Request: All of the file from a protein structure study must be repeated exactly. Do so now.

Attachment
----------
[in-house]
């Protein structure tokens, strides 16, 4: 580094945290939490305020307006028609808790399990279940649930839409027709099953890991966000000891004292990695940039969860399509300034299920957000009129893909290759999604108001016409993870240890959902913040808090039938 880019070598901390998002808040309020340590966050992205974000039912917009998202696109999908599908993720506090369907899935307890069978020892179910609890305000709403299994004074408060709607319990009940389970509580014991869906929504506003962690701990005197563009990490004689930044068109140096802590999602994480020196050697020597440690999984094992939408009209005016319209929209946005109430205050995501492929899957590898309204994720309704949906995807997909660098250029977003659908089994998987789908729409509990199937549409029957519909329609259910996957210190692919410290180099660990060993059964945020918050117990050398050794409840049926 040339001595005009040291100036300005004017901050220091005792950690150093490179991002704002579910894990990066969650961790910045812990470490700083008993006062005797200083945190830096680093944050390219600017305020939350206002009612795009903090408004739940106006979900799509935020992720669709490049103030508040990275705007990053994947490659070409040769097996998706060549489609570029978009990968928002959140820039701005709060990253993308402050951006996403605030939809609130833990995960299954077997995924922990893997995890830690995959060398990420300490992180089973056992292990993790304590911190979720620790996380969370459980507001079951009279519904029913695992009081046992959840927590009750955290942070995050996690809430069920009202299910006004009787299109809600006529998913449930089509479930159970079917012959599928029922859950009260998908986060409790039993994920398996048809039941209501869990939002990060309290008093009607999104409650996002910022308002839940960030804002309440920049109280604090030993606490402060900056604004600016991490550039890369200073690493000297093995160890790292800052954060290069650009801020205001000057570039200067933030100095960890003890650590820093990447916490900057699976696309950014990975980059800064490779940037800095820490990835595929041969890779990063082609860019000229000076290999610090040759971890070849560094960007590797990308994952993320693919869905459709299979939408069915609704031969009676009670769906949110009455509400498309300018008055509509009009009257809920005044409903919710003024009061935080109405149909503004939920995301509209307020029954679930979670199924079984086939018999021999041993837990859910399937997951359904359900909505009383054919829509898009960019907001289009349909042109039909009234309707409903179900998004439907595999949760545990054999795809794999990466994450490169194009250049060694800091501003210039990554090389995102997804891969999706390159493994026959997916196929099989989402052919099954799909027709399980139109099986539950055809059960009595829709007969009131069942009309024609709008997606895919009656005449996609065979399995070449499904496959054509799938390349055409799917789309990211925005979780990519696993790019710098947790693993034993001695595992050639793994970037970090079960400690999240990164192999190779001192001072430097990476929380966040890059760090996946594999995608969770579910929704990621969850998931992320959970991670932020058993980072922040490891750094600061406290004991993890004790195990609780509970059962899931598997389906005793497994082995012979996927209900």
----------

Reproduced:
[in-house]
């Protein structure tokens, strides 16, 4: 580094945290939490305020307006028609808790399990279940649930839409027709099953890991966000000891004292990695940039969860399509300034299920957000009129893909290759999604108001016409993870240890959902913040808090039938 880019070598901390998002808040309020340590966050992205974000039912917009998202696109999908599908993720506090369907899935307890069978020892179910609890305000709403299994004074408060709607319990009940389970509580014991869906929504506003962690701990005197563009990490004689930044068109140096802590999602994480020196050697020597440690999984094992939408009209005016319209929209946005109430205050995501492929899957590898309204994720309704949906995807997909660098250029977003659908089994998987789908729409509990199937549409029957519909329609259910996957210190692919410290180099660990060993059964945020918050117990050398050794409840049926 040339001595005009040291100036300005004017901050220091005792950690150093490179991002704002579910894990990066969650961790910045812990470490700083008993006062005797200083945190830096680093944050390219600017305020939350206002009612795009903090408004739940106006979900799509935020992720669709490049103030508040990275705007990053994947490659070409040769097996998706060549489609570029978009990968928002959140820039701005709060990253993308402050951006996403605030939809609130833990995960299954077997995924922990893997995890830690995959060398990420300490992180089973056992292990993790304590911190979720620790996380969370459980507001079951009279519904029913695992009081046992959840927590009750955290942070995050996690809430069920009202299910006004009787299109809600006529998913449930089509479930159970079917012959599928029922859950009260998908986060409790039993994920398996048809039941209501869990939002990060309290008093009607999104409650996002910022308002839940960030804002309440920049109280604090030993606490402060900056604004600016991490550039890369200073690493000297093995160890790292800052954060290069650009801020205001000057570039200067933030100095960890003890650590820093990447916490900057699976696309950014990975980059800064490779940037800095820490990835595929041969890779990063082609860019000229000076290999610090040759971890070849560094960007590797990308994952993320693919869905459709299979939408069915609704031969009676009670769906949110009455509400498309300018008055509509009009009257809920005044409903919710003024009061935080109405149909503004939920995301509209307020029954679930979670199924079984086939018999021999041993837990859910399937997951359904359900909505009383054919829509898009960019907001289009349909042109039909009234309707409903179900998004439907595999949760545990054999795809794999990466994450490169194009250049060694800091501003210039990554090389995102997804891969999706390159493994026959997916196929099989989402052919099954799909027709399980139109099986539950055809059960009595829709007969009131069942009309024609709008997606895919009656005449996609065979399995070449499904496959054509799938390349055409799917789309990211925005979780990519696993790019710098947790693993034993001695595992050639793994970037970090079960400690999240990164192999190779001192001072430097990476929380966040890059760090996946594999995608969770579910929704990621969850998931992320959970991670932020058993980072922040490891750094600061406290004991993890004790195990609780509970059962899931598997389906005793497994082995012979996927209900």